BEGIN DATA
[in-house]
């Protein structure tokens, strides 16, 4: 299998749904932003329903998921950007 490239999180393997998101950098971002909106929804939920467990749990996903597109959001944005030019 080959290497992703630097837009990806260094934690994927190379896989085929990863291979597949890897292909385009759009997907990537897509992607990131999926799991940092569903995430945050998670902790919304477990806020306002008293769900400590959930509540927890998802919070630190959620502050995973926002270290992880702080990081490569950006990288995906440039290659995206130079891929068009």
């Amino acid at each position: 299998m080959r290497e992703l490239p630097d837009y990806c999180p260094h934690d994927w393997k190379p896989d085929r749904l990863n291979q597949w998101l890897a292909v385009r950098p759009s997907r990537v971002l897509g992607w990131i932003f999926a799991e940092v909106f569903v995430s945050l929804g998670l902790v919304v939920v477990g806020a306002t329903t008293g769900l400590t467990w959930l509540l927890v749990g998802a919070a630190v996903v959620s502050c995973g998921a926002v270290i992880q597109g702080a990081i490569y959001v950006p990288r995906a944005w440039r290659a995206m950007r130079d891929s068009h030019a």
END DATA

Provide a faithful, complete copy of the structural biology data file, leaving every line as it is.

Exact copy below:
[in-house]
């Protein structure tokens, strides 16, 4: 299998749904932003329903998921950007 490239999180393997998101950098971002909106929804939920467990749990996903597109959001944005030019 080959290497992703630097837009990806260094934690994927190379896989085929990863291979597949890897292909385009759009997907990537897509992607990131999926799991940092569903995430945050998670902790919304477990806020306002008293769900400590959930509540927890998802919070630190959620502050995973926002270290992880702080990081490569950006990288995906440039290659995206130079891929068009």
């Amino acid at each position: 299998m080959r290497e992703l490239p630097d837009y990806c999180p260094h934690d994927w393997k190379p896989d085929r749904l990863n291979q597949w998101l890897a292909v385009r950098p759009s997907r990537v971002l897509g992607w990131i932003f999926a799991e940092v909106f569903v995430s945050l929804g998670l902790v919304v939920v477990g806020a306002t329903t008293g769900l400590t467990w959930l509540l927890v749990g998802a919070a630190v996903v959620s502050c995973g998921a926002v270290i992880q597109g702080a990081i490569y959001v950006p990288r995906a944005w440039r290659a995206m950007r130079d891929s068009h030019a």